I was wondering whether any of the following sentences do not make a good sense to you or that phrasing or idiom sounds a little bizarre to you.
Actually, whereas all of the following idioms indicate a moment in time that will never come, they all mean the same to me:
- When hell freezes over
- When sun sets in the east (I did not find any source for that, but I have heard it in the past)
- A cold day in hell
- When pigs fly
more or less mean the same thing.
A) Let me go! I won't come along with you. I don't like the company of such people.
B) But believe me; they love you; I don't know why you're spiting me, but I'm sure you'll enjoy it. You just try once.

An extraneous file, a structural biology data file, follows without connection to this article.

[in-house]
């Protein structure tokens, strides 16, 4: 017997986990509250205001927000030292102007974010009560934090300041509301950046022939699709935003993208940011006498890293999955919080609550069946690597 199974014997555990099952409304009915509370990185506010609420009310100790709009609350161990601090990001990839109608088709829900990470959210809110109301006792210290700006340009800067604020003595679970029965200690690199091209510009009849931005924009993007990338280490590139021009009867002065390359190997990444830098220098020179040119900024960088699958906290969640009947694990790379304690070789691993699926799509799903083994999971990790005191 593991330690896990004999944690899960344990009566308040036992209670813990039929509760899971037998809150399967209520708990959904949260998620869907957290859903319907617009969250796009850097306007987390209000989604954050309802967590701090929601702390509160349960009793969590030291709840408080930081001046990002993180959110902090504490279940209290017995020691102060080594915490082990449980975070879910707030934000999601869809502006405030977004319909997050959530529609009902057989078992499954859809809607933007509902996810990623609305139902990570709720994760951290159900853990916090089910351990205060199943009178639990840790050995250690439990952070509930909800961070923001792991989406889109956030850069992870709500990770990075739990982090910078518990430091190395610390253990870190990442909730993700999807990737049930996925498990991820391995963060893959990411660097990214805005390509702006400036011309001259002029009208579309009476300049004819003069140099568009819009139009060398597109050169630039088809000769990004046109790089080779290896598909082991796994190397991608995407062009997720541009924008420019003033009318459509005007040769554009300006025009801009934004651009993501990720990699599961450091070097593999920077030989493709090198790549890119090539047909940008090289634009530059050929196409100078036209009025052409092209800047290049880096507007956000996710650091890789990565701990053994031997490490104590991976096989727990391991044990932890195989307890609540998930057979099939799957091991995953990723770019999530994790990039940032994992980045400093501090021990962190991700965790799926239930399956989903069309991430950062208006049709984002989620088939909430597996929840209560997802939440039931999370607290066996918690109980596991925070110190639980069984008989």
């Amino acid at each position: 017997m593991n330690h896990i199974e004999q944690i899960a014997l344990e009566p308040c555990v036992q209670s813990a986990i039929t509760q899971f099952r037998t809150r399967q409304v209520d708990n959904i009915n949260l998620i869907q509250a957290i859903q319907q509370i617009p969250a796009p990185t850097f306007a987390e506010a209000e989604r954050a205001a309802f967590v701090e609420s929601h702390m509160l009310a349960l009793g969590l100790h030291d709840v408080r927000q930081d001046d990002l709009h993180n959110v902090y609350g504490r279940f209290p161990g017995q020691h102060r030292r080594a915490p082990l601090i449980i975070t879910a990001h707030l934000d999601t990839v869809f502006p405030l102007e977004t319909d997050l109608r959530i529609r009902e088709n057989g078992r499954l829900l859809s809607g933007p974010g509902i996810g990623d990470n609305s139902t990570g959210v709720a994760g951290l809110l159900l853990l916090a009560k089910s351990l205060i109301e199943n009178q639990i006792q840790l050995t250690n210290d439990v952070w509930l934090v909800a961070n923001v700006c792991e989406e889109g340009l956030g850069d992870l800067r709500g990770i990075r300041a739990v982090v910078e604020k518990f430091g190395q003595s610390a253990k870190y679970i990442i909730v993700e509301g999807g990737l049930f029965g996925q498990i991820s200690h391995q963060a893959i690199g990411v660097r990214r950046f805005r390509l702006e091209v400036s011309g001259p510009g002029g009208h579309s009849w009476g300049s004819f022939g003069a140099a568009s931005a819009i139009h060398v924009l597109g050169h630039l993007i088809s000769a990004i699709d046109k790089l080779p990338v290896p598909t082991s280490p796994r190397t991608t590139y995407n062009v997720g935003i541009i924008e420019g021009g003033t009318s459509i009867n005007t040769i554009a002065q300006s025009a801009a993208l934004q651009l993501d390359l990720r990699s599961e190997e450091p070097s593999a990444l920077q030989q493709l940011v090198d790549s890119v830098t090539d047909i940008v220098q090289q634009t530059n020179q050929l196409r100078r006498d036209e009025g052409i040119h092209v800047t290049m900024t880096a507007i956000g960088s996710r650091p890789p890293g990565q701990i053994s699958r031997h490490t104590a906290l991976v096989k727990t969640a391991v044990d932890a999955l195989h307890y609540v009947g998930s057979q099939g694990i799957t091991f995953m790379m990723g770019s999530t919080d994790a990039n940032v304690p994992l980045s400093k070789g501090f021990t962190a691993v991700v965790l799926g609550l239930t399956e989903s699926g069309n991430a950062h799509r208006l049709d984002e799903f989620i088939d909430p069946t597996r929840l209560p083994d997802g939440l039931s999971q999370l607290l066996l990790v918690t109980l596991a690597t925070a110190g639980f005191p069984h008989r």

A) I won't come. I'll stay right here!
B) Ok; suit yourself! ........................... (said sarcastically)
1.a. Stay there till hell freezes over.
1.b. Say there till the sun sets in the east.
1.c. Say there till a cold day in hell.
1.d. Say there till pigs fly.
To me, they all work here properly and without any significant nuance.
I love you from the bottom of my heart Samantha and I give you my word that.................
2.a. I’ll be with you till hell freezes over.
2.b. I’ll be with you till sun sets in the east.
2.c. I’ll be with you till a cold day in hell.
2.d. I’ll be with you till pigs fly.
The same goes here and I think they mean the same thing here as well. The only things that I'm hung up on are the possibility of 1.b and 2.b as being something translated from another language as well as some fixed phrasings that would cause some cases sound more idiomatic in each scenario. Please kindly enlighten me.